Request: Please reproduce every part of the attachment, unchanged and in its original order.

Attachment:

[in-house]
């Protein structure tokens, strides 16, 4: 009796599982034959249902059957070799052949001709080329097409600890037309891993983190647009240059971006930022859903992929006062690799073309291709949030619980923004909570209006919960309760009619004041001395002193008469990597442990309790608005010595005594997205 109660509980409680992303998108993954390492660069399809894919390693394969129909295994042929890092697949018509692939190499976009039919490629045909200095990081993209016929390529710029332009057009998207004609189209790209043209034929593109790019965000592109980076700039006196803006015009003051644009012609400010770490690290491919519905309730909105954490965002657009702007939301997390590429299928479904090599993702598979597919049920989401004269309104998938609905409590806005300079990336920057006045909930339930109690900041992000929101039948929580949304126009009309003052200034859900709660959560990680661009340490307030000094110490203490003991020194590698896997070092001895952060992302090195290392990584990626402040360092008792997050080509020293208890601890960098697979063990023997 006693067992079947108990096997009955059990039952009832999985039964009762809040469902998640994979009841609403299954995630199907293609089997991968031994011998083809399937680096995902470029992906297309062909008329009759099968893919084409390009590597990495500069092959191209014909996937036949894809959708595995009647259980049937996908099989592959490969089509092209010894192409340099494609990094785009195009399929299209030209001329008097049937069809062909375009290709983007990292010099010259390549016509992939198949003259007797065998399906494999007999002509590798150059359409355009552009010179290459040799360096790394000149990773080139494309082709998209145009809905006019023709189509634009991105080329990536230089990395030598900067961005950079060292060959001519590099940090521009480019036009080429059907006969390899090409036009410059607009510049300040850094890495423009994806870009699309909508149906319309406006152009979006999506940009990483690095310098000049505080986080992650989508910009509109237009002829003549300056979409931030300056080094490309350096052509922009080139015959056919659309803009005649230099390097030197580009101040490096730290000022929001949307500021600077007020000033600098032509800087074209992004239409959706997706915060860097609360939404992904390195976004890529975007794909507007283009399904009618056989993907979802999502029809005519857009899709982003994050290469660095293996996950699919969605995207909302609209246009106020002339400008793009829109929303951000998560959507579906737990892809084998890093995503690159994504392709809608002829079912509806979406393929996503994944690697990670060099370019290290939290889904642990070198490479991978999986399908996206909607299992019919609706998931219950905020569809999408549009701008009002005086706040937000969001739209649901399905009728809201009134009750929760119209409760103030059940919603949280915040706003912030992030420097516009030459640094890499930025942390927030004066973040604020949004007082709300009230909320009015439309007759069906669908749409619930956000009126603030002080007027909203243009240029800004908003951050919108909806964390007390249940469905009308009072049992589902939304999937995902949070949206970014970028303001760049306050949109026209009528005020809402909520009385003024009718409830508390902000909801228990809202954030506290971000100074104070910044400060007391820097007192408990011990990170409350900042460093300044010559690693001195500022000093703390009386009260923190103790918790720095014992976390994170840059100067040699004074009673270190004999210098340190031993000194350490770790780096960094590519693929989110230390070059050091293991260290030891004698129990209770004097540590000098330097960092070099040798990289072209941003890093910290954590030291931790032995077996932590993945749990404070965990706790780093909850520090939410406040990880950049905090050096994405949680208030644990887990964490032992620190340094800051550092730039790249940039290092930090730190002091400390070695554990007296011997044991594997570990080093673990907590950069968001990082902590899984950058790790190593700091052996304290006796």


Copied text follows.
[in-house]
């Protein structure tokens, strides 16, 4: 009796599982034959249902059957070799052949001709080329097409600890037309891993983190647009240059971006930022859903992929006062690799073309291709949030619980923004909570209006919960309760009619004041001395002193008469990597442990309790608005010595005594997205 109660509980409680992303998108993954390492660069399809894919390693394969129909295994042929890092697949018509692939190499976009039919490629045909200095990081993209016929390529710029332009057009998207004609189209790209043209034929593109790019965000592109980076700039006196803006015009003051644009012609400010770490690290491919519905309730909105954490965002657009702007939301997390590429299928479904090599993702598979597919049920989401004269309104998938609905409590806005300079990336920057006045909930339930109690900041992000929101039948929580949304126009009309003052200034859900709660959560990680661009340490307030000094110490203490003991020194590698896997070092001895952060992302090195290392990584990626402040360092008792997050080509020293208890601890960098697979063990023997 006693067992079947108990096997009955059990039952009832999985039964009762809040469902998640994979009841609403299954995630199907293609089997991968031994011998083809399937680096995902470029992906297309062909008329009759099968893919084409390009590597990495500069092959191209014909996937036949894809959708595995009647259980049937996908099989592959490969089509092209010894192409340099494609990094785009195009399929299209030209001329008097049937069809062909375009290709983007990292010099010259390549016509992939198949003259007797065998399906494999007999002509590798150059359409355009552009010179290459040799360096790394000149990773080139494309082709998209145009809905006019023709189509634009991105080329990536230089990395030598900067961005950079060292060959001519590099940090521009480019036009080429059907006969390899090409036009410059607009510049300040850094890495423009994806870009699309909508149906319309406006152009979006999506940009990483690095310098000049505080986080992650989508910009509109237009002829003549300056979409931030300056080094490309350096052509922009080139015959056919659309803009005649230099390097030197580009101040490096730290000022929001949307500021600077007020000033600098032509800087074209992004239409959706997706915060860097609360939404992904390195976004890529975007794909507007283009399904009618056989993907979802999502029809005519857009899709982003994050290469660095293996996950699919969605995207909302609209246009106020002339400008793009829109929303951000998560959507579906737990892809084998890093995503690159994504392709809608002829079912509806979406393929996503994944690697990670060099370019290290939290889904642990070198490479991978999986399908996206909607299992019919609706998931219950905020569809999408549009701008009002005086706040937000969001739209649901399905009728809201009134009750929760119209409760103030059940919603949280915040706003912030992030420097516009030459640094890499930025942390927030004066973040604020949004007082709300009230909320009015439309007759069906669908749409619930956000009126603030002080007027909203243009240029800004908003951050919108909806964390007390249940469905009308009072049992589902939304999937995902949070949206970014970028303001760049306050949109026209009528005020809402909520009385003024009718409830508390902000909801228990809202954030506290971000100074104070910044400060007391820097007192408990011990990170409350900042460093300044010559690693001195500022000093703390009386009260923190103790918790720095014992976390994170840059100067040699004074009673270190004999210098340190031993000194350490770790780096960094590519693929989110230390070059050091293991260290030891004698129990209770004097540590000098330097960092070099040798990289072209941003890093910290954590030291931790032995077996932590993945749990404070965990706790780093909850520090939410406040990880950049905090050096994405949680208030644990887990964490032992620190340094800051550092730039790249940039290092930090730190002091400390070695554990007296011997044991594997570990080093673990907590950069968001990082902590899984950058790790190593700091052996304290006796």